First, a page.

On Thu, 2006-06-29 at 11:22 +0200, Jean-Lin Pacherie wrote:
As far as I read on web, the new "Core 2
Duo" introduces tremendous changes
related to performance, heating and price. That's the reasons why I'm still
waiting for the release.
Well, I suppose if you compare Core 2 Duo (Pentium-M
derived, from the
looks of it) with the current Xeon (Pentium-4 based), the improvements
are certainly significant. I think the Pentium-M is the best Intel has,
far far better than anything based on the Pentium-4 core. Sure, the
huge clock speeds do help for some things, but for most uses, and
especially servers that do many different things, I find even the entry
level AMD chips to perform far better. Two examples:
I set up ISPconfig on two machines. One a dual Xeon 3ghz, 1mb cache
each server, proper Intel server board, 2gb ram, the other a desktop
class box, VIA based mini-atx board with a 1.6ghz Sempron (the 64bit
version, although I didn't know this when I installed so I loaded
32bit), with 1gb RAM. Guess what? The Sempron was a good 5 minutes
quicker (both machines had websites and mail on, roughly the same load).
The other example to me proves that the Pentium-3 really is a better
multitasking chip than anything based on Pentium-4. A client has a
Windows terminal server, and around 20 linux destops that are really
just there for rdesktop. The terminal server is a dual 2ghz HT Xeon,
1mb cache per CPU, 2gb ram. The box didn't cope, load was almost
permanently at 100%. They thought there was something wrong with the
box, so they replaced it with another server that had completely
different, but similar spec hardware. No joy.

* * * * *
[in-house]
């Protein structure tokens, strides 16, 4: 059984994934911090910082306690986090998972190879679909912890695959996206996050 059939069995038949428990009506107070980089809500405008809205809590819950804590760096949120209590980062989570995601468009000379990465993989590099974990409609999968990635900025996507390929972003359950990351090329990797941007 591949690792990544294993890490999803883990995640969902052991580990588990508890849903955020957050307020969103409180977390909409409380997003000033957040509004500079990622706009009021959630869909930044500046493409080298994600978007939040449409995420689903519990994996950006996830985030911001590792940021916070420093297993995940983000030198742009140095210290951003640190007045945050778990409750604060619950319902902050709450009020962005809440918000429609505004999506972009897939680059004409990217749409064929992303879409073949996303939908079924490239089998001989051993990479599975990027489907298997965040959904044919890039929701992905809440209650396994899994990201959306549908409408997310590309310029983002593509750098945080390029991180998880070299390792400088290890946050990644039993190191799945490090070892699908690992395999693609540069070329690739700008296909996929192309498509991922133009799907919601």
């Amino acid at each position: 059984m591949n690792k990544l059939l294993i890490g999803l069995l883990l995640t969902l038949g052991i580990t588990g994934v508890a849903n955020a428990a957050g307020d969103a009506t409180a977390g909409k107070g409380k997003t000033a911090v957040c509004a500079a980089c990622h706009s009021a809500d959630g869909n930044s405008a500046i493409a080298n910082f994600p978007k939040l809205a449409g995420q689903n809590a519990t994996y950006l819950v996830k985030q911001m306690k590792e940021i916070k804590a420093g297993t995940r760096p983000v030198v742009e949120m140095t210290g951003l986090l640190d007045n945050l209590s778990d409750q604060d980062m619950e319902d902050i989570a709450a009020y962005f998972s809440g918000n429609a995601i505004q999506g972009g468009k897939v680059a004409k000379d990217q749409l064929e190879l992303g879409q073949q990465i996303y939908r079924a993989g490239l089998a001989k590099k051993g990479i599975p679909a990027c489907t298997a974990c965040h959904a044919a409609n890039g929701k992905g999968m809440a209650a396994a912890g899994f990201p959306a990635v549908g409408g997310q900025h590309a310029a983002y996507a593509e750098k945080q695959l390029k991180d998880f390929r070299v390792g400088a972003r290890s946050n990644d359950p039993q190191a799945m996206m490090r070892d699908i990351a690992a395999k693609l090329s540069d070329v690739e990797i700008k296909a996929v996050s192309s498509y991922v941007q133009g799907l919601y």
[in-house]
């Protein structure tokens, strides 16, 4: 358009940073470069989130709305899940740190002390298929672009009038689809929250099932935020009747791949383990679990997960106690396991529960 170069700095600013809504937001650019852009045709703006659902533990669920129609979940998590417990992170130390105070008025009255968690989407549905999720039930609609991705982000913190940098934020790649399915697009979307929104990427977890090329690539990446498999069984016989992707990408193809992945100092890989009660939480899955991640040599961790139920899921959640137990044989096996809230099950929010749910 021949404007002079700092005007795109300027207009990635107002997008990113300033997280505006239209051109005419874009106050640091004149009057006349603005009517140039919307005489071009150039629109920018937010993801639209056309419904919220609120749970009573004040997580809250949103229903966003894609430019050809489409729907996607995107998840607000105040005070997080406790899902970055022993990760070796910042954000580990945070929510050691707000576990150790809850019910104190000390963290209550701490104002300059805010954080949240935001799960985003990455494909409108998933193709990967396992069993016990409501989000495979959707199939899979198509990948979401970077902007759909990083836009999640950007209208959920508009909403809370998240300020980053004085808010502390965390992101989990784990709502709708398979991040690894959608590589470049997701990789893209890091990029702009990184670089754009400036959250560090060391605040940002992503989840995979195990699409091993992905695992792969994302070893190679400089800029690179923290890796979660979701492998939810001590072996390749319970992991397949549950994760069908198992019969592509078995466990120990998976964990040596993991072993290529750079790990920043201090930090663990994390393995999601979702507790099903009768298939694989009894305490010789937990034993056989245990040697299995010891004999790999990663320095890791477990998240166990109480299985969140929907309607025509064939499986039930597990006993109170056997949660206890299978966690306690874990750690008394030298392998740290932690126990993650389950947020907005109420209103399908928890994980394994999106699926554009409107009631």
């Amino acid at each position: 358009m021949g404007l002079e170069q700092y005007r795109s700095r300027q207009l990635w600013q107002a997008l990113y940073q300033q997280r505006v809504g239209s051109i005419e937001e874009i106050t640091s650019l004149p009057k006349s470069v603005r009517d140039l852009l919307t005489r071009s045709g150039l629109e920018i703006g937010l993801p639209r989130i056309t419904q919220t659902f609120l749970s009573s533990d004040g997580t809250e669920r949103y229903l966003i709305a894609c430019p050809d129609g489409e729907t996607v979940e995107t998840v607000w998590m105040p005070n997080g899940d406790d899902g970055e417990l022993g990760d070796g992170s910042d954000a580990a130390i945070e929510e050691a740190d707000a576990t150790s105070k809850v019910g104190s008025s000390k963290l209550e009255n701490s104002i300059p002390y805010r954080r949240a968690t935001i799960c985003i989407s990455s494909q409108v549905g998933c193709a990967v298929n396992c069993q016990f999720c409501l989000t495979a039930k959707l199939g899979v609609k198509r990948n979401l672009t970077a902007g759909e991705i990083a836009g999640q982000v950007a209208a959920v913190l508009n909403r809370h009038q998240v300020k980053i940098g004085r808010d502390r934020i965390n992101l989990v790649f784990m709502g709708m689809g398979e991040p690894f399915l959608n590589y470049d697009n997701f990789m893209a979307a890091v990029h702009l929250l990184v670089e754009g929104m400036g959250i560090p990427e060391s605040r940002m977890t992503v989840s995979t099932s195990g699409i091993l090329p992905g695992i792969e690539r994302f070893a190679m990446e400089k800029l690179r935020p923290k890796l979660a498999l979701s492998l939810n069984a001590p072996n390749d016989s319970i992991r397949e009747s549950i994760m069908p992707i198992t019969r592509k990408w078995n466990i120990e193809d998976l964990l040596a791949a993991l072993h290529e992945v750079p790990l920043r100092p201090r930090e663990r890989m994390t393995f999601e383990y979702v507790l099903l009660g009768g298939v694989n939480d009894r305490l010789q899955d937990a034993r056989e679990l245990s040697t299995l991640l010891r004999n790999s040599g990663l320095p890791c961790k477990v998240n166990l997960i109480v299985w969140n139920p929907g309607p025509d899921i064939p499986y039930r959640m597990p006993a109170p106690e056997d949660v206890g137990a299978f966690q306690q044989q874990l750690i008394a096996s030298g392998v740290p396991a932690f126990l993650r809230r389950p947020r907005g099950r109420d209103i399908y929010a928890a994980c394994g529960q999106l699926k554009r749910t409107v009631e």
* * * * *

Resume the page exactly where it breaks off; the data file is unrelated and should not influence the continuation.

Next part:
Someone sold them two secondhand dell servers, dual 1.1ghz P-3 with 1gb
ram each. They replaced the terminal server with these two Dells, set
them up identically, and put half of the clients on each. This worked
great, with around 20% load on each. After a few months, the one
server's motherboard failed, so the users on it were moved to the other
server. So now we have all the users on *one* dual P-3. Guess what?
It's coping marvellously. It shows around 60% CPU usage at the heaviest
of times. The stuff that the clients use are MS Office, MS Great
Plains, and two locally designed accounting packages, one of which tends
to make the most modern desktops feel sluggish.
Anyway, to end my ramble, I think that the P-4 based CPUs have never
been the best option on the mark for any server work. I still continue
to see Pentium-3 based boxes run circles around P-4 ones when the load
gets heavy, not to mention the AMDs. I am really glad that Intel is
finally moving the server chips over to the Pentium-M based design.
It's far more powerful, and far more cool and quiet.
And if the promises and pre-benchmarks were too
optimistic, then at least I will
benefit from the new prices of the AMD processors :)
The only ones I've seen
use Intel supplied boxes, using pre-release
chips, and the testers couldn't really fiddle with the box. I'm
interested to see how they compare once the hardware sites can test with